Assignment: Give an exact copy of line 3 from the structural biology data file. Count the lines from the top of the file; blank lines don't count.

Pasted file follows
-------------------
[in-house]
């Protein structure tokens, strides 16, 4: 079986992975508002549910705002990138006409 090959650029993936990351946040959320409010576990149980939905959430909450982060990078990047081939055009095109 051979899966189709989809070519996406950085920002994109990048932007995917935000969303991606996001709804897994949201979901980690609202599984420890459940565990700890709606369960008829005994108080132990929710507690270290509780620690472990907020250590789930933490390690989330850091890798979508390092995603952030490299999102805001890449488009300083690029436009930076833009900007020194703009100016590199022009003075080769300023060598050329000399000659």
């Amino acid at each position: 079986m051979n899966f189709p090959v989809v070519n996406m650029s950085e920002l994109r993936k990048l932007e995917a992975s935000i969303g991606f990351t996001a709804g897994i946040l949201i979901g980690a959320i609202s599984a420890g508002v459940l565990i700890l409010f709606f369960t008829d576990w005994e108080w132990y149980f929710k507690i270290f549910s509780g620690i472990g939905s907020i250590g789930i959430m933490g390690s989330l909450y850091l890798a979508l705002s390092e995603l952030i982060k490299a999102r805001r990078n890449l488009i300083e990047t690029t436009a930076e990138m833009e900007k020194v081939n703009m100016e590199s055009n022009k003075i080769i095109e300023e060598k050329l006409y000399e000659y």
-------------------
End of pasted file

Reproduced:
């Amino acid at each position: 079986m051979n899966f189709p090959v989809v070519n996406m650029s950085e920002l994109r993936k990048l932007e995917a992975s935000i969303g991606f990351t996001a709804g897994i946040l949201i979901g980690a959320i609202s599984a420890g508002v459940l565990i700890l409010f709606f369960t008829d576990w005994e108080w132990y149980f929710k507690i270290f549910s509780g620690i472990g939905s907020i250590g789930i959430m933490g390690s989330l909450y850091l890798a979508l705002s390092e995603l952030i982060k490299a999102r805001r990078n890449l488009i300083e990047t690029t436009a930076e990138m833009e900007k020194v081939n703009m100016e590199s055009n022009k003075i080769i095109e300023e060598k050329l006409y000399e000659y």